In spite of some obvious limitations in the use of the term, it came to be variously interpreted. The National Industrial Conference Board (U.S.A.) has defined “fringe benefits” as “payments to workers over and above the wages paid on the basis of time worked or production completed.”

Some subsequent interpretations emphasised such elements as follows – (i) employer’s labour costs beyond wages and salaries, (ii) compensation beyond wages and salaries requiring no additional productivity and (iii) compensation, benefits or services not related to employee performance. Despite these differences in approaches, the term has continued to be in wide usage even today.

However, more recent scholars and practitioners have preferred to use in its place such terms as “indirect compensation” (Belcher) “employee benefits” (Mortocchio), “employee benefits and services” (Dessler and Varkkey), denoting all non-monetary benefits, services and facilities made available to employees over and above monetary payments.

Thus, “fringe/employee benefits” may be defined as all non-monetary benefits, services or facilities and some fringe monetary benefits made available to employees in addition to their usual and established monetary compensation such as regular wages, salaries, cash allowances, incentive payments and bonuses. These benefits may take various forms and in varying dimensions, and made available to employees under varying conditions.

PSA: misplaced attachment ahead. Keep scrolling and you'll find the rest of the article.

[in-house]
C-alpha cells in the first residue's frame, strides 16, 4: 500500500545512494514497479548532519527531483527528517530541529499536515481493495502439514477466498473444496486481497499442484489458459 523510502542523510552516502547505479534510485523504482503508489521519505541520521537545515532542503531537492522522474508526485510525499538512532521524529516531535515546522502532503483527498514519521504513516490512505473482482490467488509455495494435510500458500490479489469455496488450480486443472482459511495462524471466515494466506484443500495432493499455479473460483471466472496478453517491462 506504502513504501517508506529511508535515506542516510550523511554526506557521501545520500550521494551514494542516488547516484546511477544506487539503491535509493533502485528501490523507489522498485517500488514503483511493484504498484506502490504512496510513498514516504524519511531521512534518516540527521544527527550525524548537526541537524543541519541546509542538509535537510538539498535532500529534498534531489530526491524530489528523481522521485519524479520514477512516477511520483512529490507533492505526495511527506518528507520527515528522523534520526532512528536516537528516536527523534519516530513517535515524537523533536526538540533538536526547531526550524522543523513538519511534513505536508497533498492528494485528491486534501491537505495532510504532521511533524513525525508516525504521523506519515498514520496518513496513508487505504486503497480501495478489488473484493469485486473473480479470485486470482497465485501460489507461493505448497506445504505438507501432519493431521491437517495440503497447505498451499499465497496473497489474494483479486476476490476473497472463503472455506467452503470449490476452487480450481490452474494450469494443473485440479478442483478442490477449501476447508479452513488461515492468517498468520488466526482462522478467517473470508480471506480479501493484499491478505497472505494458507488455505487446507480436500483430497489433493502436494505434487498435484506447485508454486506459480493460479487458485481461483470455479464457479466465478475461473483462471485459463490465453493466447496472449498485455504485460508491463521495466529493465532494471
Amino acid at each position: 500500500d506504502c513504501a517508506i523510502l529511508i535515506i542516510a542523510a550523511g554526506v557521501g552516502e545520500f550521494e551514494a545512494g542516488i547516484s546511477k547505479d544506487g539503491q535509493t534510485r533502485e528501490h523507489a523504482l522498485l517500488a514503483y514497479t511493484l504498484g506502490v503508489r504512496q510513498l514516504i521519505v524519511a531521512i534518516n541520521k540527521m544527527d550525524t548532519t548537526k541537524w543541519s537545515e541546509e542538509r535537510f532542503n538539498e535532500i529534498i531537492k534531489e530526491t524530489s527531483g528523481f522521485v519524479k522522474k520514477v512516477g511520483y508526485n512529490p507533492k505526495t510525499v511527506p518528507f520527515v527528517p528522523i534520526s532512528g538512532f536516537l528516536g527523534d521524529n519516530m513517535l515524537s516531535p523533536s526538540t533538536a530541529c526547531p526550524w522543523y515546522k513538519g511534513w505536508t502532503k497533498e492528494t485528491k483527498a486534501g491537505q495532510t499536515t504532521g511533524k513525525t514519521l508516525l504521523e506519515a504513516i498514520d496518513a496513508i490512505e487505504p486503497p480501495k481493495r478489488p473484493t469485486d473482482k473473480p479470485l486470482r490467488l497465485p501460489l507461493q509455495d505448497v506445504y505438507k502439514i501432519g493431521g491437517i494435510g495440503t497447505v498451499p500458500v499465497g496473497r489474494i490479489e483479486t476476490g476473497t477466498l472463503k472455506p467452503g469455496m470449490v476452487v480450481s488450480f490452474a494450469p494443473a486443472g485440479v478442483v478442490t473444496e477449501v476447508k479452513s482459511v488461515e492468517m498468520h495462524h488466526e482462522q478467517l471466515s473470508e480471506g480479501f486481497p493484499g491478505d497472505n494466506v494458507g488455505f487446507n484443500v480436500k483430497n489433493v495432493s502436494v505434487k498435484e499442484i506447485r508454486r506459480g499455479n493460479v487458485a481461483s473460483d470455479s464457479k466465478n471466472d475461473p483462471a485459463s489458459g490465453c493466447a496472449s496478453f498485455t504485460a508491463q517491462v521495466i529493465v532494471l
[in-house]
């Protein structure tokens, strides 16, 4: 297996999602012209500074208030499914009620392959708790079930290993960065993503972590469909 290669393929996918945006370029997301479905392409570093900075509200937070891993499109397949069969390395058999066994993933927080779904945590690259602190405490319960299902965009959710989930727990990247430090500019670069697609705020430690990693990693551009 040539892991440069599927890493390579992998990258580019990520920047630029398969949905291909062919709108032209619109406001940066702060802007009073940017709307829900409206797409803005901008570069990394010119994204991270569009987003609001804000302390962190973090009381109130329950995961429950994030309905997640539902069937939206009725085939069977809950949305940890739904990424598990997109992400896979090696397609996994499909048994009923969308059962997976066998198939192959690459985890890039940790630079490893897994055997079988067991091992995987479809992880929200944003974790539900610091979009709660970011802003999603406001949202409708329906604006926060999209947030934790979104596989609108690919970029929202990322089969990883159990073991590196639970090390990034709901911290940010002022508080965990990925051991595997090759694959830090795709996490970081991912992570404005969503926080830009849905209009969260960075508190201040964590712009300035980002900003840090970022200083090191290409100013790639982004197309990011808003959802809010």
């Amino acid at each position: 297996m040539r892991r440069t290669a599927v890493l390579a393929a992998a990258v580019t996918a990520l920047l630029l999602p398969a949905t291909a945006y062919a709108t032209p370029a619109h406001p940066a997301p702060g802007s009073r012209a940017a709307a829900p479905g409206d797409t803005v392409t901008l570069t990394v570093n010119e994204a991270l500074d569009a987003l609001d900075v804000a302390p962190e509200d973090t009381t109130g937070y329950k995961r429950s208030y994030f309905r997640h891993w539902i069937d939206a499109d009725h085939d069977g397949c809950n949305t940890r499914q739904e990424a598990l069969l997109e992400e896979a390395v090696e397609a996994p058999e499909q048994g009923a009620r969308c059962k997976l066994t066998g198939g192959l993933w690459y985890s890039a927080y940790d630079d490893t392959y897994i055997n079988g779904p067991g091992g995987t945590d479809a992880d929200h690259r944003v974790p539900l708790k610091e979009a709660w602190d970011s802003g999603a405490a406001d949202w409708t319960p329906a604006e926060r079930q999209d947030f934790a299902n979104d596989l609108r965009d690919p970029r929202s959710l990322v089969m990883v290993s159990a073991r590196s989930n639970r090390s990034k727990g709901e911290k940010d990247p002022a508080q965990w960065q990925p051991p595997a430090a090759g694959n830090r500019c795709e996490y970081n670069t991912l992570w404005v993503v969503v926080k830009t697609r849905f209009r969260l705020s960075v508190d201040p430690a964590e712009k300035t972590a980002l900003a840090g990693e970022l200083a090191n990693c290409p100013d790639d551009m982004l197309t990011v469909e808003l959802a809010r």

Fringe Benefits in HRMDefinition Given by Various Institution and Some Eminent Authors


The term ‘fringe benefits’ refers to various extra benefits provided by employers to their employees, in addition to wages and salaries paid to them. They are also known as ‘sub-wages’ or ‘social charges’ or ‘perquisites other than wages’ etc. There is therefore no unanimous opinion about the meaning of the term ‘fringe benefits’. Some have expressed doubt whether the benefits given according to the provisions of law should be considered as fringe benefits.

The term ‘fringe benefits’ perhaps came into use in the 1950’s and can be credited to the regional chairman of the National War La­bour Board in the United States.

In the words of Cockmar, “Fringe benefits are those benefits which are provided by an employer to or for the benefit of an employee and which are not in the form of wages, salaries and time- related payments.”

The ILO has described fringe benefits as follows:

“Wages are often augmented by special cash benefits, by the provisions of medical and other services or payments in kind that form part of the wage for expenditure on the goods and services. In addition, workers commonly receive such benefits and holiday with pay, low cost meals, low rent housing etc. Such additions to the wage proper are sometimes referred to as fringe benefits. Ben­efits that have no relation to employment or wages should not be regarded as fringe benefits even though they may constitute a sig­nificant part of the worker’s total income.”

D. W. Balcher defines fringe benefits as “any wage cost not di­rectly connected with the employee’s productive effort, performance service or sacrifice”.


According to the Employer’s Federation of India, Fringe benefits include payments for non-working time, profits and bonus, legally sanctioned payments on social security schemes, workmen’s compensation, welfareness, and the contributions made by employer under such voluntary schemes as cater for the post-retirement, medical, educational, cultural and recreational needs of workmen. The term also includes the monetary equivalent of free lighting, water, fuel etc. which are provided for workers, and subsidized housing and related services.